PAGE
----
Australian Colours and Markings Guide

This is a guide to the types of rats you can get in Australia currently. This guide is NOT to be taken as any official standards or showing guide, rather it is an informal guide that most pet rat owners can look at to determine what their rats are. Photos will be added soon, but please be aware that due to lighting conditions and the contrast of your monitor, the real colour may not look much like the photo.

Markings

  • Hooded: The hooded rat has colour covering the head, throat, chest and shoulders, with a stripe running from the hood down the spine to the tail. A perfect hood is extremely rare and most hoods are broken up and don’t reach the tail.

  • Berkshire: A berkshire looks like a self, until you look at the tummy and legs. Berk’s should have an even and symmetrical coverage of white on their bellies, and little white socks on all four legs. The white on the tummy shouldn’t touch the white on the legs, but this happens a lot with non-show quality rats. Many berks only have uneven splotches of colour on their chest and tummy region, but they are still berks, just not show quality.
  • Cardigan: Very much like the berkshire markings, however the white on the belly extends to touch the white on the legs.
  • Downunder: Unique to Australia, these rats have not only a hood with a stripe down their back, but they have a stripe running down their tummies as well.
  • Downunder Berkshire: These guys are almost totally a solid colour, apart from 4 white socks, and dappling down both sides of the tummy.

  • Downunder Spotted: This Downunder variety have a very large amount of spotting all over their bodies, almost akin to “dalmation” or “variagated” types that overseas rat fanciers have.
  • Capped: As the name suggests, these rats have only a “cap” of colour on their heads, and the rest of the body is white.
  • Bareback: Almost capped, except the region of colour extends down the throat, chest and shoulders as well. They are like a hood without the stripe running down the spine.
  • Irish: Almost entirely a solid colour, apart from an inverted triangle of white on the chest. Also has white socks on the front feet.
  • Blazed: This marking is even newer than the downunder marking. It was developed here in Queensland by Barry Axelson. A triangle of white extends from the nose up to the forehead. In many cases a triangle extends from the chin down to the chest as well.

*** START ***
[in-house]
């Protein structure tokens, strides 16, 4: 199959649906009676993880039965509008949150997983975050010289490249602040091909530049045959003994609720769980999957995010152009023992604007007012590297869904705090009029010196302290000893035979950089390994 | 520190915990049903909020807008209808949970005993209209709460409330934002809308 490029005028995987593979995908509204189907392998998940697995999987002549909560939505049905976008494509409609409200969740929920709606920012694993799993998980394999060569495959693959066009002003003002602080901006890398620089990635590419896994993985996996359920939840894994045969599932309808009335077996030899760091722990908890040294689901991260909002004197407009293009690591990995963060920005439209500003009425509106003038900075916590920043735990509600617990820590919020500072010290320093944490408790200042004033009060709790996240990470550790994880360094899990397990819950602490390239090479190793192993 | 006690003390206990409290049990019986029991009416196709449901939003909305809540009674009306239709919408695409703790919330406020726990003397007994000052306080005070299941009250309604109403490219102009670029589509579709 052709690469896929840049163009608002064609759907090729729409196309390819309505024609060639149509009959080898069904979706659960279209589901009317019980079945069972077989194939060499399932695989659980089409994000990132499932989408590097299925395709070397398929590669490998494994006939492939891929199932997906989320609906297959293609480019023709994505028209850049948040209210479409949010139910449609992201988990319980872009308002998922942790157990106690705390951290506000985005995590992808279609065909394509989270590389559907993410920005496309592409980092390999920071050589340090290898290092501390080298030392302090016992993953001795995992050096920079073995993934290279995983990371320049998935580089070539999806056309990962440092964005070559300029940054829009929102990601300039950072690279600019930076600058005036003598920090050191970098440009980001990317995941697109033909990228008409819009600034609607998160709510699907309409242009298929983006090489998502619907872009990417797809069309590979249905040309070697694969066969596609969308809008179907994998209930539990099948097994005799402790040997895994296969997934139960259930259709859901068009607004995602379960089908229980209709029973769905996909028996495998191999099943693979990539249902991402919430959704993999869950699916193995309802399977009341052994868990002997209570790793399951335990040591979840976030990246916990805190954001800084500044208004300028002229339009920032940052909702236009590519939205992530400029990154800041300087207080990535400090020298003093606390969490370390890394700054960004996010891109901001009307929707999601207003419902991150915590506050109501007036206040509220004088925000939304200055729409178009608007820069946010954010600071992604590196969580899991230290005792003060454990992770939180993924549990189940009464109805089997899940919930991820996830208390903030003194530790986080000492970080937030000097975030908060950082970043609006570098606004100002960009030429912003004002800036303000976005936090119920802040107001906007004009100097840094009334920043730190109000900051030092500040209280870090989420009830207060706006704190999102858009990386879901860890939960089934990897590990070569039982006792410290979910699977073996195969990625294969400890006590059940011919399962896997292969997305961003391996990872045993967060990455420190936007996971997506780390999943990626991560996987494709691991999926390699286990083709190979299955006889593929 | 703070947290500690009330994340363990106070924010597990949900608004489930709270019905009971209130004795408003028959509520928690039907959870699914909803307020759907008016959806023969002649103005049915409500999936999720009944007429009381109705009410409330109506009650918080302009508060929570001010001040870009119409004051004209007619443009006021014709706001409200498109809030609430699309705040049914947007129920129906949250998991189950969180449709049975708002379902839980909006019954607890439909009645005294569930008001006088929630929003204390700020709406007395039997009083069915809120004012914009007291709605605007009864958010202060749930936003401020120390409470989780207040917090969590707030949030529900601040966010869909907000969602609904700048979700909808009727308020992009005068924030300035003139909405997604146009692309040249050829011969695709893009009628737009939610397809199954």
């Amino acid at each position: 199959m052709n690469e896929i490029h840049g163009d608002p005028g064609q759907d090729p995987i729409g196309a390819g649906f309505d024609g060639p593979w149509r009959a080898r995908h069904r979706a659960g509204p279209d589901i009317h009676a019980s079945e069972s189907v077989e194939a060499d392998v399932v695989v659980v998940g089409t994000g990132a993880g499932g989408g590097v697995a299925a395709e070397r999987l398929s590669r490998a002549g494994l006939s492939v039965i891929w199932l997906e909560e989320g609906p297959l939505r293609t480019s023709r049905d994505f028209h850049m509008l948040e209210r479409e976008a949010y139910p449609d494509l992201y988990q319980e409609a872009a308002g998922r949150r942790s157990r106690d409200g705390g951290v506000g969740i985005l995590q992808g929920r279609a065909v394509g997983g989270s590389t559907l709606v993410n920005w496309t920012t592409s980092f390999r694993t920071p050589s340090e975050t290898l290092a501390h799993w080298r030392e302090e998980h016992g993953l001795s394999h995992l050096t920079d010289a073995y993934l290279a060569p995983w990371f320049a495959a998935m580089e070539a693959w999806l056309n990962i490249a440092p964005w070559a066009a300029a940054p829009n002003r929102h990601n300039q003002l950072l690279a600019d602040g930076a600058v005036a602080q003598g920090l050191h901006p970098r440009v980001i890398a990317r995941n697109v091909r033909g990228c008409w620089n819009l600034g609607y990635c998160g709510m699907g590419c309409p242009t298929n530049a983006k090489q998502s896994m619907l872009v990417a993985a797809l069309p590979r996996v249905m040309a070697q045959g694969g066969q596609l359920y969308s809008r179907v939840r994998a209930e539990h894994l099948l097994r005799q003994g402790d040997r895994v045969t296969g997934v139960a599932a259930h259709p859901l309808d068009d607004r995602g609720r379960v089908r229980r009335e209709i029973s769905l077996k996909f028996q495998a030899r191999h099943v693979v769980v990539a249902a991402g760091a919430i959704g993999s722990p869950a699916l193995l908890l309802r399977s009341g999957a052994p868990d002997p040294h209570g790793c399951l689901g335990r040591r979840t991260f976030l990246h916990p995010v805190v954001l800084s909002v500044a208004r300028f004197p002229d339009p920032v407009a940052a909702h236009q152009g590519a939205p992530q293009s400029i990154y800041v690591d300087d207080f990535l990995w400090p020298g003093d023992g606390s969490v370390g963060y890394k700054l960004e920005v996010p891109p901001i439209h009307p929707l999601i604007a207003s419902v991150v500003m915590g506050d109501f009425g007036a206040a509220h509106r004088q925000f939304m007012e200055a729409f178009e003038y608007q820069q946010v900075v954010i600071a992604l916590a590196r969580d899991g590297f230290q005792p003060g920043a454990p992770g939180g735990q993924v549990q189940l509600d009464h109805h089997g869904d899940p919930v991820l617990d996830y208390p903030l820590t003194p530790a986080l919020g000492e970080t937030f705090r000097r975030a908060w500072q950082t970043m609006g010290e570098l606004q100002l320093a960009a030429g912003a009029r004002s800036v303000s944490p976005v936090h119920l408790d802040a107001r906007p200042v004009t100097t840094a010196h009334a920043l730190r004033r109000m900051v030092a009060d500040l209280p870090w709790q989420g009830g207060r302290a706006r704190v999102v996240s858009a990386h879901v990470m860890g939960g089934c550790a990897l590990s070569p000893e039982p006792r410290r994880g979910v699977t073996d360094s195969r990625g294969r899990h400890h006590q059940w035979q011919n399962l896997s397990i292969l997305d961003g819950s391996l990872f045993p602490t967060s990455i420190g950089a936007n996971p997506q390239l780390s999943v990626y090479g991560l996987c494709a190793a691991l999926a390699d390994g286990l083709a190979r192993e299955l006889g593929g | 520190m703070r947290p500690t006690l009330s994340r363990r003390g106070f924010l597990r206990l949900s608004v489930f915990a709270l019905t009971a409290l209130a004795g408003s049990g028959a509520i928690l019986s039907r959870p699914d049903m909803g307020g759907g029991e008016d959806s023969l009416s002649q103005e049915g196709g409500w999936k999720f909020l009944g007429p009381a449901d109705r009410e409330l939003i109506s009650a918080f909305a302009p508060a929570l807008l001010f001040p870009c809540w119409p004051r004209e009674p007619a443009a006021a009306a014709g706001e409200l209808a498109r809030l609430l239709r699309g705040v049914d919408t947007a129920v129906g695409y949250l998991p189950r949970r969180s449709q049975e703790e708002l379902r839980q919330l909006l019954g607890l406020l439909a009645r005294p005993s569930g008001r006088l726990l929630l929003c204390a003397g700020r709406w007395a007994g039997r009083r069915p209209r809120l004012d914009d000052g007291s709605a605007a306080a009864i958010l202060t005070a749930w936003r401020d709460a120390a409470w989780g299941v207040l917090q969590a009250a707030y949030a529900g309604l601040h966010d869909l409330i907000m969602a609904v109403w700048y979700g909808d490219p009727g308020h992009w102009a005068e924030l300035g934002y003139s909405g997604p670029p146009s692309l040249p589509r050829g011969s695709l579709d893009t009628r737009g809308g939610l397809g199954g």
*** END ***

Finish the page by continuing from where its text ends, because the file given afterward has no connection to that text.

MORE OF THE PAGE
Non-Agouti Self Colours

  • Non-Agouti Selfs are rats that have all the one colour from the root of the hair to the very tip. Selfs do not have white patches anywhere.
  • Mink: A grey/brown rat with a distinct bluish sheen and black eyes. This colour can also come in ‘silvered’ which means they have silver hairs through their coat.

  • Black: A deep shining black coat and black eyes. This colour can also come silvered.

  • Champagne: A very light beige coat and pink eyes.
  • Albino (PEW): An entirely white coat and pink eyes.
  • Dove: A soft grey colour with ruby eyes.
  • Powder Blue: This is not related to the ‘blue’ family like Russian Blue or American Blue. It is believed to be a mutated form of dove. The base of the hair is white and the tips of the hair is grey giving a peppered cloudy look. Despite the colour change on the shaft, this variety is non-agouti.
  • Blue: This is a very new mutation in Australia! It is a very attractive colour which is most certainly blue to the extreme. It appeared in pet shops in Brisbane, Queensland and has since been snaffled up by excited breeders.

Agouti Variety Self Colours

  • Agouti varieties have “banded” fur. That is, they have 2 or more bands of colour on each hair.
  • Agouti: Chestnut brown fur with dark slate at the base. Ticked with black guard hairs, and a silvery grey tummy. Black eyes.
  • Cinnamon: A reddish brown colour, ticked with black guard hairs. Medium slate at the base of the coat, belly fur is a light silvery colour and eyes are black.
  • Silverfawn: A rich ginger colour with silvery guard hairs and chalky white undercoat. Tummy is a creamy white colour and eyes are pink.

  • Topaz: A much darker ginger than silverfawn with dark ticking. Has a greyish brown coat base, and a light greyish brown tummy colour. Eye colour is ruby.
  • Argente: Light grey undercoat, ginger fur with dark tips, silvering throughout the coat and ruby eyes. The tummy is a offwhite to light grey in colour.
  • Blue Agouti: Even more recent a development than blue and also developed here in Queensland (by Tracey York of bRatpack Rattery). In fact it’s so new that I haven’t been able to see one yet to give you a description! Coming soon.

All the above colours can also come in all the markings outlined at the top of this document. I merely described the self colours as the agouti varieties in particular have different undersides to their top colour that needed explaining. An agouti hooded, for instance, would not have any colour on their tummy and this part of the description could be ignored.